CHAMPAIGN — Not only is a mild December in Champaign-Urbana leaving roads relatively clear of snow and ice, but if the trend continues, it could mean big savings for both cities' budgets.
Tuesday's snow was minimal — the plows were out in Champaign for the second time this winter at 4 a.m., but only needed a few hours to clear the roads. This year's lack of large accumulations is the polar opposite of the unusually high snow fall totals from last year, when Champaign ran hundreds of thousands of dollars over budget making the streets passable.
Comparing one winter with another is not the best way to determine cost differences because each season is different. But the city of Urbana has, so far, spent tens of thousands of dollars less than it did last year plowing the streets, operations supervisor John Collins said.
Overall, the city is saving money on road salt, equipment costs and employee overtime, Collins said.
"I'm just glad we got the first one out of the way," Collins said.
On Tuesday, seven public works employees reported to work in Champaign at 4 a.m., operations manager Tom Schuh said. During a snowfall, the plows need someone to drive them, mechanics to maintain them and supervisors to direct them to where they need to be.
Plowing streets can be expensive, and city officials can't predict the weather. They estimate what they will need to pay by looking at historical averages.
Snow crews had been called in to work 12 times by Christmas last year. Tuesday morning's response was the second this season, and they've needed to clear only a fraction of the snowfall.
By February 2011, employees in Champaign had racked up nearly $250,000 in overtime pay — almost 2 1/2 times the amount planned. Plows dumped roughly $350,000 worth of road salt on the street — that was 80 percent over budget.
DANVILLE — Thanks to the mild winter so far, the city of Danville's streets department has spent less this year dealing with inclement weather than it had by late December last year.
"However, that can turn very quickly," said Public Works Director Doug Ahrens. "It would be premature for us to suggest there will be any overall seasonal savings."
Ahrens said January and February last year were busy months for the public works division as it dealt with a significant amount of snow and ice. And the winter of 2009-2010 was also one that taxed the department's snow removal and overtime budget and its supply of salt.
The last two winters, he said, they've had increases in overtime and have had to start mixing grit with the salt at an earlier stage to extend the city's salt supply.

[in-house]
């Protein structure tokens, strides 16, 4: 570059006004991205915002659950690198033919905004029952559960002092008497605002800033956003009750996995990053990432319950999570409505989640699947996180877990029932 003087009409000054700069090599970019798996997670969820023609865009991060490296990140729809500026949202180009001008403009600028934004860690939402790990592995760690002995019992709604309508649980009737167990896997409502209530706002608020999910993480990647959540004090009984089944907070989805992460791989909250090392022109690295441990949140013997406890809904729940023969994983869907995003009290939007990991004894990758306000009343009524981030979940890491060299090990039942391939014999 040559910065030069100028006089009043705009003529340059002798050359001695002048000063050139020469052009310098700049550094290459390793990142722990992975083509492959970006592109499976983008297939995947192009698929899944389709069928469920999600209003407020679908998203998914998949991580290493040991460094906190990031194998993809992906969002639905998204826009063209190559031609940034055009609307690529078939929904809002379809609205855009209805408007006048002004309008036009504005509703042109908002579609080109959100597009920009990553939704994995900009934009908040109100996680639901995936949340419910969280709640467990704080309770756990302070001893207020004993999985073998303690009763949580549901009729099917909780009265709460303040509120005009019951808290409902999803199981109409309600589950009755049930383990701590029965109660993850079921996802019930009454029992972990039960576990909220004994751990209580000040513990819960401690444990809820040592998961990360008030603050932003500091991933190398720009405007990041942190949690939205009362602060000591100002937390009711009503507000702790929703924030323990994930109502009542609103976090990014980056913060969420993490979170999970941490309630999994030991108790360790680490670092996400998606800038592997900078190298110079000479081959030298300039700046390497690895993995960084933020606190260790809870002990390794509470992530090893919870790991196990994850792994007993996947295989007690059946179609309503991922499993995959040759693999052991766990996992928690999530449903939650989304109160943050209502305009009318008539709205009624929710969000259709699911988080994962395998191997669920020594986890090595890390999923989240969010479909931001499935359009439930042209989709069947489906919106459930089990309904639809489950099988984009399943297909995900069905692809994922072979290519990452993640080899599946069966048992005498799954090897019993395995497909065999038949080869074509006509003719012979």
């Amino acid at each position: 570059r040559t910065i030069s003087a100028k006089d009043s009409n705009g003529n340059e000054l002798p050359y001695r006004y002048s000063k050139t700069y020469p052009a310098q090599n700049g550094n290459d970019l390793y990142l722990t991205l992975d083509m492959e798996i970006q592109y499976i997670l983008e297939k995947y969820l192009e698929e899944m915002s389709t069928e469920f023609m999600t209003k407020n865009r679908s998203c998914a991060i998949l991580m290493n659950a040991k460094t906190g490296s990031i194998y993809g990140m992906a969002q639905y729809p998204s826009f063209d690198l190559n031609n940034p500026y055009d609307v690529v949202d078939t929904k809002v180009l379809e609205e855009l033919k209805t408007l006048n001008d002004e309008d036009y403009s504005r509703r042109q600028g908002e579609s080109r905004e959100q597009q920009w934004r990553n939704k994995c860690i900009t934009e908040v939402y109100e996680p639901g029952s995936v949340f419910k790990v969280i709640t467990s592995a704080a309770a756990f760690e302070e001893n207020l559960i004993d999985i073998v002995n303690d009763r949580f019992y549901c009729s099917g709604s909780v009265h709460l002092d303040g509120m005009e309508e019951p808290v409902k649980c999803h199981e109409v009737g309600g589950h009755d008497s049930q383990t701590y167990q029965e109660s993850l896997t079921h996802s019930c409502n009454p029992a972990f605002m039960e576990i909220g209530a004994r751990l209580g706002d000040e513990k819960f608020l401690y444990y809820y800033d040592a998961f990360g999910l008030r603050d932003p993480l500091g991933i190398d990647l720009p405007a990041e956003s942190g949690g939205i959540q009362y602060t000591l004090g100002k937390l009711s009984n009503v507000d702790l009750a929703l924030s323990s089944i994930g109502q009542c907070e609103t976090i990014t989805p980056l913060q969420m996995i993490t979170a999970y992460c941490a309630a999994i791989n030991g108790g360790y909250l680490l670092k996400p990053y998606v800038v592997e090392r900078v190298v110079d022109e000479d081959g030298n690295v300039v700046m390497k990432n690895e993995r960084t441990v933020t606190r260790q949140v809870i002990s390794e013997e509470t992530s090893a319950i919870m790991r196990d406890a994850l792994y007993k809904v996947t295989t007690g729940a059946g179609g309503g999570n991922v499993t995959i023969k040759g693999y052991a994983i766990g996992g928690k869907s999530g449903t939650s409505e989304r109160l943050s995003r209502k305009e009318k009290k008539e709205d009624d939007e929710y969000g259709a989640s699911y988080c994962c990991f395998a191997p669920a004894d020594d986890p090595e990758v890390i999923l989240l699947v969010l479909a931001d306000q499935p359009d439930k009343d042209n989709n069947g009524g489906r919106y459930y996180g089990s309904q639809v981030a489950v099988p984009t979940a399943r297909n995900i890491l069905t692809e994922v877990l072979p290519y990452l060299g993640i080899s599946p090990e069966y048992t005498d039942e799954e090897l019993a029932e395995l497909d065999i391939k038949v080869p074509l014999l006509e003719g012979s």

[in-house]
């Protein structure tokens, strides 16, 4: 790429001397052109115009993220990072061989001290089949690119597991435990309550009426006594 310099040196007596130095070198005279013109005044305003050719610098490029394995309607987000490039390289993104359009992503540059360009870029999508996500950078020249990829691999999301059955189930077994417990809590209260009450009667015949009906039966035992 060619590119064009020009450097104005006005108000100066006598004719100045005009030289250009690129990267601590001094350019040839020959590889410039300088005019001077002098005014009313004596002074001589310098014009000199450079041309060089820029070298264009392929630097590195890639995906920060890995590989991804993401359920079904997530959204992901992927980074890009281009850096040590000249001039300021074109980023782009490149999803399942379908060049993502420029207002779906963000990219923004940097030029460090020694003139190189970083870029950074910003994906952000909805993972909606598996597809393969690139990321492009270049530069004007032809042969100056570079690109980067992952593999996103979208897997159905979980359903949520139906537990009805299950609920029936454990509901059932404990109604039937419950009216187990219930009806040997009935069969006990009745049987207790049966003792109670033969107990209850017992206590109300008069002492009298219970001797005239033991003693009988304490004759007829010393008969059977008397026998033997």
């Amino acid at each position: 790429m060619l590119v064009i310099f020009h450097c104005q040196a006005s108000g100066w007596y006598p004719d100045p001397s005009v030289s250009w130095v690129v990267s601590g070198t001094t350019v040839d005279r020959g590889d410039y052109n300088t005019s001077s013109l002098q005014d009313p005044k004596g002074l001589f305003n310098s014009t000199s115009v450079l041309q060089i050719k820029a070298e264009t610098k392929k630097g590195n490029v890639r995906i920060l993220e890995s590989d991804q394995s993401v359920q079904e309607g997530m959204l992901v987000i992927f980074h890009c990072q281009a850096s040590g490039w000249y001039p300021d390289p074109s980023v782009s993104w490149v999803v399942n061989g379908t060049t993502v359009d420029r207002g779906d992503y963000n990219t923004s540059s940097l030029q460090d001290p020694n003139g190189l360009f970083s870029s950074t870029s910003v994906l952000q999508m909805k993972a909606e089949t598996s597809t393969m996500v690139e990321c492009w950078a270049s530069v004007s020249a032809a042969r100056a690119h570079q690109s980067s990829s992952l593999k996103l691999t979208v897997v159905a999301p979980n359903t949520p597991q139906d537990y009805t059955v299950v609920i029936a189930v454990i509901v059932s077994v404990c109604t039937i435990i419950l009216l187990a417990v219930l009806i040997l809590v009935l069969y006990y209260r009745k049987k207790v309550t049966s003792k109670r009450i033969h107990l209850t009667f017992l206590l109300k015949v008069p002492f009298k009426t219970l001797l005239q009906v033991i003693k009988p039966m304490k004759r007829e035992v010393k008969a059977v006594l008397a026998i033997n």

So far this year, he said, the salt supply is in good shape.
"Knock on wood," Ahrens said.
City streets crews were out early for a couple hours Tuesday morning after the overnight snowfall but before traffic really got going. He said they spread some salt in spots that are known to be slick over bridges, for example.
Ahrens said it's not only the frequency of winter weather events that can be taxing on budgets and supplies but also the duration of the individual events. Any time you don't have to deploy equipment or personnel or spread salt, it's a savings, he said.
Ideally, he said, you want winter to consist of a few heavy snows that quickly melt. But Ahrens would also be happy with no more snow this winter.
"We've had our dusting (of snow), and now we're ready for spring," he said.
The totals ran over budget last winter because the snow piled higher than it would during a normal winter, which is what city officials look at in determining the money they'll need to clean up the roads. The budgeting method is responsible for why the cities are spending less money this year, too — snowfall totals are lower, and crews have spent less time in the plows than they expected.
"We're spending less money," Schuh said.
The budget relief comes at a welcome time for both cities. Last year, Champaign had to pull hundreds of thousands from a contingency fund designed to pay for unexpected costs. That money needs to be restored at some point, and any savings from this year can be rolled into next year's snow removal budget, Schuh said.
During a period where city officials are looking everywhere they can for extra dollars, it's helping so far. But then again, this is the Midwest, and it's only December.
"If you look at November and December, it's less," Collins said. "But January, February, March can always make up for it."